Electronic Arts plans to expand its sports games over the next five years, aiming to reach a global audience of 500 million players, according to EA Sports general manager Daryl Holt.
Speaking to Axios, Holt said the company plans to expand with "new business models, new geographies" as it works toward that goal. EA's plans include moving back into golf, college football, baseball, and, using recent acquisition Codemasters, to expand into Formula One. It will also continue to push its American football (Madden NFL), soccer (FIFA), hockey (NHL) and UFC titles.
Holt says EA is working on some non-mobile basketball projects, but an official return to the sport is still a ways away. The NBA Live mobile game will remain its only basketball offering for now.
One cornerstone of EA's strategy is an emphasis on the social links between players. "We're creating very much a social aspect and social networks within our games," Holt said. Specifics of that part of the plan remain under wraps.
Holt said EA's sports games will likely remain on the yearly release schedule they've employed so far, but that the company is keenly aware of the ongoing shift toward games-as-service titles.
"I think it is an evolution that is happening around the gaming industry in different ways," Holt said. "How we unlock the big beat of sports into that type of a service, I think we'll see over the course of the future."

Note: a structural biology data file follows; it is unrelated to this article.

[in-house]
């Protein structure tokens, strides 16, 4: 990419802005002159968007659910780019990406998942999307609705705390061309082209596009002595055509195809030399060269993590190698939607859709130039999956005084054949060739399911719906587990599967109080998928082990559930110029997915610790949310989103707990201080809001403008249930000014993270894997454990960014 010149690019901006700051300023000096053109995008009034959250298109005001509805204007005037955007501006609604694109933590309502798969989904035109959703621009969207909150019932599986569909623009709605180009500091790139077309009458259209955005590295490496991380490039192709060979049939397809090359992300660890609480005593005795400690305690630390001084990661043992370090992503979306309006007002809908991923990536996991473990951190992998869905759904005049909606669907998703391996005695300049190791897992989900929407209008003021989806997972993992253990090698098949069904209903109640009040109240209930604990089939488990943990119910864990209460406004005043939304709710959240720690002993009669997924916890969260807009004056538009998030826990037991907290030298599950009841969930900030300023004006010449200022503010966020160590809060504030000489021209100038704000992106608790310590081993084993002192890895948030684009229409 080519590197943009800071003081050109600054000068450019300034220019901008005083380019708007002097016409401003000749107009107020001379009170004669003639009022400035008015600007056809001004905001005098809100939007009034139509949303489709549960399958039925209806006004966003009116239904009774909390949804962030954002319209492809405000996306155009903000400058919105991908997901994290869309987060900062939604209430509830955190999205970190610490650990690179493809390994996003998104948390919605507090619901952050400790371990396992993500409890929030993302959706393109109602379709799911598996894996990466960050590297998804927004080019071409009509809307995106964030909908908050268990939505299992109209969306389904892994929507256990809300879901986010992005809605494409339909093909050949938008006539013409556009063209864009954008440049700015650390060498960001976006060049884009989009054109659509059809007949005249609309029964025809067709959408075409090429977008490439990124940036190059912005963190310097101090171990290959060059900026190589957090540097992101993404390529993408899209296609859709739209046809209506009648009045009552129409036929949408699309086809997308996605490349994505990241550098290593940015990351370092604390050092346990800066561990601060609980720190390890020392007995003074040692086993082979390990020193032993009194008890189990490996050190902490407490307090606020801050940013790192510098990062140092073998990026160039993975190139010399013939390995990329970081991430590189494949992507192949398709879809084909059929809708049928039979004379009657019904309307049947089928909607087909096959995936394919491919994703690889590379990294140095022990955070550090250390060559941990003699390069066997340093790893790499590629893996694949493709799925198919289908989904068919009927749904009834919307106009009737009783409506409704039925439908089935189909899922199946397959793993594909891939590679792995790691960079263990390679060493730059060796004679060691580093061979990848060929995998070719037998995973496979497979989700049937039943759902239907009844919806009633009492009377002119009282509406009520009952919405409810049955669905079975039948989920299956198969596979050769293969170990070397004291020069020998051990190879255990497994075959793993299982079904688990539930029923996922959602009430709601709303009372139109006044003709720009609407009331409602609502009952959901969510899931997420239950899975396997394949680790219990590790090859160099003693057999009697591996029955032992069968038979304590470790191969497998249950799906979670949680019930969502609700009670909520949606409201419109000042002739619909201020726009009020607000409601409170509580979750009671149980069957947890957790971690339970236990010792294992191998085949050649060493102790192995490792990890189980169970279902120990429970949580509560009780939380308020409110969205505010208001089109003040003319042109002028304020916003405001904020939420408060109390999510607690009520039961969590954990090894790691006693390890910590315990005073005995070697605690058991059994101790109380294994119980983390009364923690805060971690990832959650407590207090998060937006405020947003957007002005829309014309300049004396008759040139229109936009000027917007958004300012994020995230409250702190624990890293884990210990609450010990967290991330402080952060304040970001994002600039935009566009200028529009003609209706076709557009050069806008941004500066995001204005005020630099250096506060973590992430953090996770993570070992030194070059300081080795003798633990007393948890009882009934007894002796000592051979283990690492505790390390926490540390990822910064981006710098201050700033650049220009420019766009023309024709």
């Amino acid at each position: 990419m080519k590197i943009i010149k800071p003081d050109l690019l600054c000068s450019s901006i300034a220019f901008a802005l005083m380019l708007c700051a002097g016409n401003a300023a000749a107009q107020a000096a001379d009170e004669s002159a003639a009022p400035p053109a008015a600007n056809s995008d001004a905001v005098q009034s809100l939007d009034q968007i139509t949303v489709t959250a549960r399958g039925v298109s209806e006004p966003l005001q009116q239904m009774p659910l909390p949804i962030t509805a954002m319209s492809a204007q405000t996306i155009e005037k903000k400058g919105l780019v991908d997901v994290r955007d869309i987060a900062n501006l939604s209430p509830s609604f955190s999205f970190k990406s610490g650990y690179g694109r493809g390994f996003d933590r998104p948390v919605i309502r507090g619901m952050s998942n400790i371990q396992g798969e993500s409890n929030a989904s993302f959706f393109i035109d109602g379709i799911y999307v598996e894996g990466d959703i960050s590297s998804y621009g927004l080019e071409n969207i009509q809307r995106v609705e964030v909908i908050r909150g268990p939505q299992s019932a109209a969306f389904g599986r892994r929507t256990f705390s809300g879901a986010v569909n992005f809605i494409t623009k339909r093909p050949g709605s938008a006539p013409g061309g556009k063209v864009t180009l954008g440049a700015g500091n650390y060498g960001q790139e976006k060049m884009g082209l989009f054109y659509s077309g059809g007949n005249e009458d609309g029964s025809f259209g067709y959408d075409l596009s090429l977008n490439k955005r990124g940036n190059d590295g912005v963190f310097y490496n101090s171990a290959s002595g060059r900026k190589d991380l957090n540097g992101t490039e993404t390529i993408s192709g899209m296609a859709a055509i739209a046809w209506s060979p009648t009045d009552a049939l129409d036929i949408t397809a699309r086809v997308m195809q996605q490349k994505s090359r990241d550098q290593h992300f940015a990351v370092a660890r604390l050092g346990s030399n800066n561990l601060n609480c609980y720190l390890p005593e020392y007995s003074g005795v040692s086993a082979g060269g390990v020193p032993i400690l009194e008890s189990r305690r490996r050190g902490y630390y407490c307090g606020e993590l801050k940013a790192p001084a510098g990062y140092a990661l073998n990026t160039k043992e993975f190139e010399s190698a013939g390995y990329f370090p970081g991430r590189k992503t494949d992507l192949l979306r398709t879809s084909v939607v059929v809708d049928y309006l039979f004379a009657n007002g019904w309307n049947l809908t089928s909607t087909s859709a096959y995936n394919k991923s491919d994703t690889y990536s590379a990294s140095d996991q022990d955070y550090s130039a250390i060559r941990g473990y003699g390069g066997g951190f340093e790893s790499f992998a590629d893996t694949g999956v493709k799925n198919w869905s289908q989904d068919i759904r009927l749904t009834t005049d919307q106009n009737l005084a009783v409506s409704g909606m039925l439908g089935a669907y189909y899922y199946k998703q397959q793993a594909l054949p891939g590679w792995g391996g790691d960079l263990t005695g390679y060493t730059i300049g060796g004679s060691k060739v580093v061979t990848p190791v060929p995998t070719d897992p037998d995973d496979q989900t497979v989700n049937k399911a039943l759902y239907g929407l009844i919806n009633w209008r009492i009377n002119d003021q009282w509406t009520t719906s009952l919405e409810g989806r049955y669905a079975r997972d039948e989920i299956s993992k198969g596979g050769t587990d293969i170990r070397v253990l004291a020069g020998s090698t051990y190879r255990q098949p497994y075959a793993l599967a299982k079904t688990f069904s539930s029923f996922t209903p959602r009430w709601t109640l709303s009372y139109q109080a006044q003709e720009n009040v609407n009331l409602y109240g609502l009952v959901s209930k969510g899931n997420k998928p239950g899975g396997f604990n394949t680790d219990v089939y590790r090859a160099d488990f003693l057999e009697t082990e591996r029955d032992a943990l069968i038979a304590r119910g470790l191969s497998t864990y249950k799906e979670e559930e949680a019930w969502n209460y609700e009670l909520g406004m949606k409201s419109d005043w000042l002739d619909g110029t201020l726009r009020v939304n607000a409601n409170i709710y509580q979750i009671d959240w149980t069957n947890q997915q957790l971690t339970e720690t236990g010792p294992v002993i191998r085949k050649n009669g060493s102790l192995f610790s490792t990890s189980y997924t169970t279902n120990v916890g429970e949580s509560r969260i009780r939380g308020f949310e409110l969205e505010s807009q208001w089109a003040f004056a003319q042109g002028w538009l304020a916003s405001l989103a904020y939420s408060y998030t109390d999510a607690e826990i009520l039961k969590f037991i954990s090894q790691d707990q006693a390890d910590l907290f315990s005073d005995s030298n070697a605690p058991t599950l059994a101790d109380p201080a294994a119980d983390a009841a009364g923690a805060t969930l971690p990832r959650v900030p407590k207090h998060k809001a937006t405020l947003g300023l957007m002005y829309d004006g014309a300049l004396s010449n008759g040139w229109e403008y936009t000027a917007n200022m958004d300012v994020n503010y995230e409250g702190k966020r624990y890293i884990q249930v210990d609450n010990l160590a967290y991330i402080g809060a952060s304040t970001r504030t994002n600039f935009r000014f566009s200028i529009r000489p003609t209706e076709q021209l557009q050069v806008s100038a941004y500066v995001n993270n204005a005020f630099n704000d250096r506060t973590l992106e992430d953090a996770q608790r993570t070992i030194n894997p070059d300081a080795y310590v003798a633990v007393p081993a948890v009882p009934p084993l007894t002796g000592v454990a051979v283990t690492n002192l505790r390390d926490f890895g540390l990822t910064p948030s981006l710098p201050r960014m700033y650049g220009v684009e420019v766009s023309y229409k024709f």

EA has long relied on its yearly sports franchise releases as a foundation for its business, but the live service model has hastened the already growing franchise fatigue effect, and in many ways seems a better fit for a game like FIFA.
The yearly iterations of FIFA rarely make meaningful changes to the game. The most players expect year to year are slightly improved graphics, some new music, a couple of largely unimportant gameplay changes, and a stats refresh. Live service would streamline the process, making things more straightforward and accessible for new players. After all, much of FIFA's revenue comes from its already extant microtransactions. EA could easily lean into that aspect and keep its sports games alive through cards and packs.
EA has been lucky in that no one has managed to muscle into its sports territory with a strong live service offering, but that won't last forever, and EA can surely sense which way the wind blows. If a live service version of FIFA or Madden appears in the near future, don't be surprised.